Various scale and diary tools have been developed for the assessment and recording of PD symptoms, but these tools have certain limitations and may be an extra burden to patients [6,7]. Assessment scales are liable to subjective interpretations and reliability of diary data may be compromised by deficient memory functions of the patients [6,8]. Continuous monitoring of both motor and non-motor symptoms in patients with PD would offer an opportunity to improve therapeutic regimens in both standard care and especially in clinical trials where accuracy in valuation of treatment effects is critical [9]. Both patients and health care professionals see promises in wearable monitoring technologies in supplementing and improving the care of PD [8,10]. Several solutions for continuous monitoring of PD have been presented [11,12]. Many of the technologies require use of several sensors attached to the body [1113]. However, patients with PD prefer small, easy-to-use devices that would not interfere with their daily routine [8,10]. Several studies have evaluated the feasibility and accuracy of data collected using a smartwatch and smartphone [1416]

A substantive literature on detection of Parkinson symptoms from wearable data exists [17,18]. In the present study, we explored whether use of a commercially available wearable device together with a mobile application allows capturing data that would further enable reliable assessment of motor fluctuations and dyskinesia in PD patients. The primary objective of the study was identification of OFF symptoms, as perceived by the subject, with reasonable accuracy from real-world data collected with commercially available Garmin Vivosmart 4 wearable device and a mobile application.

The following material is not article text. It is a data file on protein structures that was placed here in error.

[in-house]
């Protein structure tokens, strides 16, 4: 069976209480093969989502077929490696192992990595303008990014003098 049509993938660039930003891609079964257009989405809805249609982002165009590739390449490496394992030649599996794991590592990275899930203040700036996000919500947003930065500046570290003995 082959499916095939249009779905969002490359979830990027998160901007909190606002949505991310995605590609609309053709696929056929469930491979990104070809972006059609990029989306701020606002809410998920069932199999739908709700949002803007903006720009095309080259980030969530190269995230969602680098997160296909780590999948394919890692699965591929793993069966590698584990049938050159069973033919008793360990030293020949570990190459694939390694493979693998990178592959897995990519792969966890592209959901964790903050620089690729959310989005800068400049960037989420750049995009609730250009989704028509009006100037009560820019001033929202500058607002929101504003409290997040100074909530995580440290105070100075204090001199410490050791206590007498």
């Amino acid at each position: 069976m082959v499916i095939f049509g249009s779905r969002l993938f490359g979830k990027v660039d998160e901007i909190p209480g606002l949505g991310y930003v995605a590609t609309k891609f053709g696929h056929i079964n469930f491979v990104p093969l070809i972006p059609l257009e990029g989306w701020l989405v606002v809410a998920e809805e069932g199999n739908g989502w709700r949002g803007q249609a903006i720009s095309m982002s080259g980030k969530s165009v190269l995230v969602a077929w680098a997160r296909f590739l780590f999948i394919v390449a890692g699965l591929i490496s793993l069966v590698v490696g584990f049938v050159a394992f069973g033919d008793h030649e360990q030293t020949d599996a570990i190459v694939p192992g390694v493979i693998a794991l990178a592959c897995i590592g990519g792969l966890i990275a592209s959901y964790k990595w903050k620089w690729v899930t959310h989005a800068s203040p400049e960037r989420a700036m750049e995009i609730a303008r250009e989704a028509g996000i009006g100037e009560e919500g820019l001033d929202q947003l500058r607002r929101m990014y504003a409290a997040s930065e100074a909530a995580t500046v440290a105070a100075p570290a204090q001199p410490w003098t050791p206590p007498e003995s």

As our own data was collected in the real-world settings and thus was noisy, and the population size was limited, we also acquired and re-analysed a dataset (“MJFFd”) from the Levodopa Response Study, funded by the Michael J. Fox Foundation [16]. From MJFFd, we found that it is easier to spot symptoms during specific motor activities. This is because the patient’s movement state during the task affects symptom detection. To address this, we trained a deep-learning model, VAE, to condense information from accelerometer signals [19]. To check if the VAE was effective, we used it to predict the motor task being performed from the representation it generated from the accelerometer data. The accuracy of the VAE’s predictions suggests that it is capable of capturing meaningful movement states. VAEs or similar unsupervised models could therefore be useful in future to detect movement states where symptoms are prominent.

Material and methods

Study description

This was an open, non-randomized, real-world data study. Patients fulfilling the diagnostic criteria for PD [20], receiving LD treatment, and with a history of motor fluctuations, i.e., daily LD-treatment related changes in the severity of tremor, bradykinesia and/or rigidity were included. Six patients had advanced PD had Deep Brain Stimulation (DBS) devices. Two patients had Activa PC (Medtronic) and four St. Jude Medical Infinity (Abbott) electrodes. The participants were recruited at outpatient clinics of Helsinki University Hospital, Oulu University Hospital and Turku University Hospital by neurologists with expertise in PD. Spouses of the PD patients, free of any neurological disorder, were invited as control subjects.

All the subjects gave their written informed consent for voluntary participation in the study. The study was approved (R19051 June 4th, 2019) by the Research Ethics Committee of the Pirkanmaa Hospital District, Finland.